Tactics Analysis

What Kind of Rondo Should You Do in Warming up? [Football Tactical Analysis]

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Rondos, or possession games are one of the most popular sessions in training or warming up before the game. Most of all teams use rondos as an introduction of the main session on the day or preparation for a game. This is because it contains technical skills against opponents or decision making in live situation. Additionally, it is also easy to control the physical loads or the tactical objective of the session, so it is suitable to do it before the main session or game which is both physically and mentally intense.

The point is, therefore, to understand how to control the physical loads or the tactical objective in rondos. In this article, the differences of each type of rondo are going to be discussed from both views of physical and tactics. I hope you will enjoy this.

Type of Rondo

The Number of Players

Specifically, in warming up before a game, starting players and bench players are separated. As a goalkeeper also prepares for a game individually, therefore, mainly 10 outfield players are available for the possession game. In some cases, however, one or two of players on the bench join them and make it 11 or 12. The reason of this is that some managers prefer the specific format of the rondo. For example, Pep Guardiola loves 4v4+3 with 11 players or there is a rondo of 5v5+2 with 12 players.

Overall, the number of players is usually in the range of 10 to 12 with one or two extra players who do not start in a game. Basically, when the number of players is 10, the rondo is 5v5 or 4v4+2, when the number of players is 11, it is 4v4+3 or 5v5+1 and the number of players is 12, it is 5v5+2. As it is obviously noticed, there are rondos with or without neutral players, and the differences are going to be discussed in detail.

Neutral Players

There are mainly two types of rondos depending on the presence of neutral players. The huge difference between these two types is whether there are spare players or not for a team in possession. If there are two neutral players, the team in possession is guaranteed to have two spare players, so the objective is finding them. On the other hand, if there are no neutral players, the players off the ball need to offer passing lanes by losing their markers because there are no spare players for a team in possession. From the defensive perspective, the players of the defending team can mark and follow all opponents in a rondo without any neutral players. In contrast to this, if there are neutral players, the team out of possession tends to defend zonally because they need to nullify the overload for the team in possession.

In terms of the role of neutral players, there are two ways, freemen in the middle or outside servers.

Freemen or Servers

The freemen are the neutral players who can move freely in the area while the servers are fixed on the side line of the area. The freemen can provide a consistent overload in the area. On the other hand, as the servers cannot come inside, when one of the servers possesses the ball, there are no overloads in the area, although the direct pass to the opposite side server is still available.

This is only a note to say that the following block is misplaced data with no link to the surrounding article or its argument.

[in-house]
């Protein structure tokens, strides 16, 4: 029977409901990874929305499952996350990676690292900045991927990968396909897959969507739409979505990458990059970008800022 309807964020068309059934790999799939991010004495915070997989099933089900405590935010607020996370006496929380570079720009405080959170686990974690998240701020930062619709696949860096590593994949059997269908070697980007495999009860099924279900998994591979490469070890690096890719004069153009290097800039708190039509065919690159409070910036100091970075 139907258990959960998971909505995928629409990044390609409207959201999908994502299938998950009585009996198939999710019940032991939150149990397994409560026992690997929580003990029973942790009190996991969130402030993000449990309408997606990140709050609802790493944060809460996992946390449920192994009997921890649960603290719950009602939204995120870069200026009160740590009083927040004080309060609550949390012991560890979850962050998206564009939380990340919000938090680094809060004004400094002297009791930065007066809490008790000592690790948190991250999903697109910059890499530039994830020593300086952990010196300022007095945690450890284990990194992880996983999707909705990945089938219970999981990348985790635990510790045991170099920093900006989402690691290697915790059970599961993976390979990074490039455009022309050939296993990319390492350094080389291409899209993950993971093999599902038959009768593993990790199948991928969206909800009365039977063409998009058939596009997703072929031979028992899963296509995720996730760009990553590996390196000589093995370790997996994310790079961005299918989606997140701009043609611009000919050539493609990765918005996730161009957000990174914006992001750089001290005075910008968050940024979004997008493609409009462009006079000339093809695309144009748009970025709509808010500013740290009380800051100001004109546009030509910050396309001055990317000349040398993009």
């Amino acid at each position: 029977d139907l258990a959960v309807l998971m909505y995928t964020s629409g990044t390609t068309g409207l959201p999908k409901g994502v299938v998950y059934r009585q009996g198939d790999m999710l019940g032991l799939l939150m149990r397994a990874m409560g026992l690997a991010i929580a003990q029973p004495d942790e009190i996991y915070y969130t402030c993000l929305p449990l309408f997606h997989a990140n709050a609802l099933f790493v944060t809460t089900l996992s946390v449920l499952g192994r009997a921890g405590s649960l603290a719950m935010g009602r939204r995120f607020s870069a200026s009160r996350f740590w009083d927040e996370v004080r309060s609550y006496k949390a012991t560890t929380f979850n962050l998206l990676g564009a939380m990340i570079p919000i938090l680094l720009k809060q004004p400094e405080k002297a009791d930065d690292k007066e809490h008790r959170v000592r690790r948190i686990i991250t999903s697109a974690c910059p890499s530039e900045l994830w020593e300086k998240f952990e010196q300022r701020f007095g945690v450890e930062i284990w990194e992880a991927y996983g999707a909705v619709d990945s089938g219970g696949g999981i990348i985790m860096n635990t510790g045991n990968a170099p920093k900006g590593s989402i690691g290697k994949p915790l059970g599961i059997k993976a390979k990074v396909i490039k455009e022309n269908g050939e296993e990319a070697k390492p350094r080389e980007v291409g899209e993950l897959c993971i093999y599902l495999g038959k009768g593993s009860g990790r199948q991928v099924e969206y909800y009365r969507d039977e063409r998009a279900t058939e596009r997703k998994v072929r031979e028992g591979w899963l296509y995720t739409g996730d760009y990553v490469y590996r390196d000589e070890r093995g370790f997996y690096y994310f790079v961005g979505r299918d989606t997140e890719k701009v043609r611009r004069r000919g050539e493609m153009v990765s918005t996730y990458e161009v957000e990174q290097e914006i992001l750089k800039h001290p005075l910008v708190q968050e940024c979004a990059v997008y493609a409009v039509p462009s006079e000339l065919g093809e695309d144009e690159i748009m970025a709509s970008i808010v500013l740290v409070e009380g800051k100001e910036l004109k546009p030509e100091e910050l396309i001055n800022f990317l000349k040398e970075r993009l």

Another difference is whether there is a direction of attack or not. It is possible to regard the servers as the goals, so this is more realistic than the rondo with only free men or no neutral players.

Specifically in the rondo of 4v4+3 which Pep loves, there are two servers on each side line and a freeman in the middle.

In this rondo, there are characteristics of both rondos with servers and a freeman.

Tactical Considerations

In this chapter, the tactical considerations of rondos are going to be analysed. There are tactical differences especially depending on the presence of neutral players or type of neutral players.

As it was mentioned earlier, thanks to an overload with neutral players, the tactical objective for the team in possession is finding an extra player. However, if there are no neutral players, they need to create a passing lane by losing their markers. In other words, they need to create a spare player by their movements. They are completely different concepts. The former one demands the players to be positioned in a proper area to make the situation easier while the latter one encourages the players to solve the difficult situation by their individual skills.

Another factor is the type of neutral players. Let’s say the format of the rondo is 4v4+2 but one has two freemen and the other has two servers.

(4v4+2 with two servers)

(4v4+2 with two freemen)

In the rondo with two free men, there is always a 6v4 in the area. Additionally, there is no direction of attack, so defenders will start to keep a compact shape in the middle of the area and the defender who is closest to the ball triggers the pressing on the ball.

On the other hand, in the rondo with two servers on each side, there is no numerical superiority in the box, but the difference is the ball can be possessed by one of the servers quite safely and there is a clear direction of attack. Thus, defenders need to think about how to screen the direct passing lane to the opposite server who can be considered as the goal and who to jump to apply pressure on the ball possessed by the server. In the rondo with servers, therefore, the team out of possession tends to form two lines to protect the opposition progression.